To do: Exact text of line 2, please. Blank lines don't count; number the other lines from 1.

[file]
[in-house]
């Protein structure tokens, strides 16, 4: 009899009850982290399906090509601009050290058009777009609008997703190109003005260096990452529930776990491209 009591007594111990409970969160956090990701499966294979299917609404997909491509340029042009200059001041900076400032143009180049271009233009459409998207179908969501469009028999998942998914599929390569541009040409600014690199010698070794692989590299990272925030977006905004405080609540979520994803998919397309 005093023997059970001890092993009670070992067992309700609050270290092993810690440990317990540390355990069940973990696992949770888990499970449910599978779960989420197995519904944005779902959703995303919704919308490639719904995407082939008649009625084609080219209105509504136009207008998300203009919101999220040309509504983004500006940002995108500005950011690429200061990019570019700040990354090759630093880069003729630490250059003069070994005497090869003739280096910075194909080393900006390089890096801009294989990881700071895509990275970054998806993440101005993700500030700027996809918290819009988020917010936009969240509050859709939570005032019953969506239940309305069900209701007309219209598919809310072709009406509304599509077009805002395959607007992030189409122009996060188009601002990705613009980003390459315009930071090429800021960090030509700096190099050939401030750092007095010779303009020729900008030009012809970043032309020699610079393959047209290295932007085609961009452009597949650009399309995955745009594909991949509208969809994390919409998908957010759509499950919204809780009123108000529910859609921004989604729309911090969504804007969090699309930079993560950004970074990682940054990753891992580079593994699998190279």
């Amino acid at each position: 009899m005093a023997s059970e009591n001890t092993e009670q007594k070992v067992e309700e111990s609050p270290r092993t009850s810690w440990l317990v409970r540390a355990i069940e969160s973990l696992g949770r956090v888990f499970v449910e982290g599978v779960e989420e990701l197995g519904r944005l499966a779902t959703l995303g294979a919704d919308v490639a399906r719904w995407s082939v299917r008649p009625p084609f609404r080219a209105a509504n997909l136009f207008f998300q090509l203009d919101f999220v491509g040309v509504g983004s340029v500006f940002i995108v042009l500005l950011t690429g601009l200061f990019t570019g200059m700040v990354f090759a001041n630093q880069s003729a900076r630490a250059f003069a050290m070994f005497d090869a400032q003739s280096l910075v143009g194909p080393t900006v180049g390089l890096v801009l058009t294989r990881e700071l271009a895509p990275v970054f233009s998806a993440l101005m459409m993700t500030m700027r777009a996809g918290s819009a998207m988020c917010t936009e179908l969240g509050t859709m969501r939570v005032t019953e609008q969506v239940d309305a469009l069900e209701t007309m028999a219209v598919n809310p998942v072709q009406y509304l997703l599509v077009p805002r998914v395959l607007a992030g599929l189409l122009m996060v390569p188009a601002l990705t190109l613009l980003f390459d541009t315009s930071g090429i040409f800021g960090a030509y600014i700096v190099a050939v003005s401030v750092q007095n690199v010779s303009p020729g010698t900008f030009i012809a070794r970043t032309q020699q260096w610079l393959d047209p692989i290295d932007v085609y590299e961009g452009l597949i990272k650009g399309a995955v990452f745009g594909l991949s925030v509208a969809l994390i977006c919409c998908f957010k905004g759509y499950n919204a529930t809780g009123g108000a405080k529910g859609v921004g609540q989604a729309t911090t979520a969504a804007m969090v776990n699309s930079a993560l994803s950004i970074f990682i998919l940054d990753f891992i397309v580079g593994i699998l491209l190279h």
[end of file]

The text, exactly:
């Protein structure tokens, strides 16, 4: 009899009850982290399906090509601009050290058009777009609008997703190109003005260096990452529930776990491209 009591007594111990409970969160956090990701499966294979299917609404997909491509340029042009200059001041900076400032143009180049271009233009459409998207179908969501469009028999998942998914599929390569541009040409600014690199010698070794692989590299990272925030977006905004405080609540979520994803998919397309 005093023997059970001890092993009670070992067992309700609050270290092993810690440990317990540390355990069940973990696992949770888990499970449910599978779960989420197995519904944005779902959703995303919704919308490639719904995407082939008649009625084609080219209105509504136009207008998300203009919101999220040309509504983004500006940002995108500005950011690429200061990019570019700040990354090759630093880069003729630490250059003069070994005497090869003739280096910075194909080393900006390089890096801009294989990881700071895509990275970054998806993440101005993700500030700027996809918290819009988020917010936009969240509050859709939570005032019953969506239940309305069900209701007309219209598919809310072709009406509304599509077009805002395959607007992030189409122009996060188009601002990705613009980003390459315009930071090429800021960090030509700096190099050939401030750092007095010779303009020729900008030009012809970043032309020699610079393959047209290295932007085609961009452009597949650009399309995955745009594909991949509208969809994390919409998908957010759509499950919204809780009123108000529910859609921004989604729309911090969504804007969090699309930079993560950004970074990682940054990753891992580079593994699998190279």